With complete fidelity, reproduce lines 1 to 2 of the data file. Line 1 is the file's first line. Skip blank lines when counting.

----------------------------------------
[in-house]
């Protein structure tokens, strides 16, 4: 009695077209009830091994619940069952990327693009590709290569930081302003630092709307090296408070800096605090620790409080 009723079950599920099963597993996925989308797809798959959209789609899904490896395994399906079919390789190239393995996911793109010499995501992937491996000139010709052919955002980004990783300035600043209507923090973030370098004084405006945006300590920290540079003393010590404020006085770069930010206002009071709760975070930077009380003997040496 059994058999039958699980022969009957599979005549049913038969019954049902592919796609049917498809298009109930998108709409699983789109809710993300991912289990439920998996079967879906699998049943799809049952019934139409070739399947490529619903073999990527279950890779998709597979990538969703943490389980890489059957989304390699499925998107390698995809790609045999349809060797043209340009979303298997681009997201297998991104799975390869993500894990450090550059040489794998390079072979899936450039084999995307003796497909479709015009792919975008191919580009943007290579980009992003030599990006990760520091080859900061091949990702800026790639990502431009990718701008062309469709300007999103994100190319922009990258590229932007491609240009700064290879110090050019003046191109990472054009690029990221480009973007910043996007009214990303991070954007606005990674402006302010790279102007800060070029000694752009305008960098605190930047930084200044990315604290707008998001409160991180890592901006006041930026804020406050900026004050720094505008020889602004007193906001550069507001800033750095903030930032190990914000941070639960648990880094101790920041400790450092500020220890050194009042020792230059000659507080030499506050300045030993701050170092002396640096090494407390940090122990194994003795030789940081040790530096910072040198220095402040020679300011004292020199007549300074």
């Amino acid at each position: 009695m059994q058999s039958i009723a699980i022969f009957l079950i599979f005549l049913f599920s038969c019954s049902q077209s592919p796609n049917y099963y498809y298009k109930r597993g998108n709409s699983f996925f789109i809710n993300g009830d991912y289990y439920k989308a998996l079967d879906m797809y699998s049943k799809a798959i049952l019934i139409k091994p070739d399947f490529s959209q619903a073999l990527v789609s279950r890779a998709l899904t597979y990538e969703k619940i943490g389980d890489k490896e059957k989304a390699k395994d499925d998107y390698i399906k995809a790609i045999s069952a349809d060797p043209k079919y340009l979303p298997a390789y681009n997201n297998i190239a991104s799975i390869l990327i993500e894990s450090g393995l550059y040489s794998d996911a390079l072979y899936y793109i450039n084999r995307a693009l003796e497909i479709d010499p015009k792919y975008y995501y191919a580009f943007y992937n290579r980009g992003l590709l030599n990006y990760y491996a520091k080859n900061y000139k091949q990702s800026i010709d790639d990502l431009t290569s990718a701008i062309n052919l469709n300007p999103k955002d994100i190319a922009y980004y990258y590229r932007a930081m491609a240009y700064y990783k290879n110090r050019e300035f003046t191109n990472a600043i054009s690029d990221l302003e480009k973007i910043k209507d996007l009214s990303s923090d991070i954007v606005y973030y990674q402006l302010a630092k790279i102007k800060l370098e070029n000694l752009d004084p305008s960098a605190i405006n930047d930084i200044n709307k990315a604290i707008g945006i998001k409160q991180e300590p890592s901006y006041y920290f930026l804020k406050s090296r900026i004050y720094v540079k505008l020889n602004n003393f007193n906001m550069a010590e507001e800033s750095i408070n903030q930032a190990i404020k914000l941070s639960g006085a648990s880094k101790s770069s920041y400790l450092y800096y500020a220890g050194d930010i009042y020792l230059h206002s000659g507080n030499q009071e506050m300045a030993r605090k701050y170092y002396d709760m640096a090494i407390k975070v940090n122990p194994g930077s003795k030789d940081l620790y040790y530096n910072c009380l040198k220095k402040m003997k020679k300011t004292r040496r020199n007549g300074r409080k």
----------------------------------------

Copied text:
[in-house]
């Protein structure tokens, strides 16, 4: 009695077209009830091994619940069952990327693009590709290569930081302003630092709307090296408070800096605090620790409080 009723079950599920099963597993996925989308797809798959959209789609899904490896395994399906079919390789190239393995996911793109010499995501992937491996000139010709052919955002980004990783300035600043209507923090973030370098004084405006945006300590920290540079003393010590404020006085770069930010206002009071709760975070930077009380003997040496 059994058999039958699980022969009957599979005549049913038969019954049902592919796609049917498809298009109930998108709409699983789109809710993300991912289990439920998996079967879906699998049943799809049952019934139409070739399947490529619903073999990527279950890779998709597979990538969703943490389980890489059957989304390699499925998107390698995809790609045999349809060797043209340009979303298997681009997201297998991104799975390869993500894990450090550059040489794998390079072979899936450039084999995307003796497909479709015009792919975008191919580009943007290579980009992003030599990006990760520091080859900061091949990702800026790639990502431009990718701008062309469709300007999103994100190319922009990258590229932007491609240009700064290879110090050019003046191109990472054009690029990221480009973007910043996007009214990303991070954007606005990674402006302010790279102007800060070029000694752009305008960098605190930047930084200044990315604290707008998001409160991180890592901006006041930026804020406050900026004050720094505008020889602004007193906001550069507001800033750095903030930032190990914000941070639960648990880094101790920041400790450092500020220890050194009042020792230059000659507080030499506050300045030993701050170092002396640096090494407390940090122990194994003795030789940081040790530096910072040198220095402040020679300011004292020199007549300074």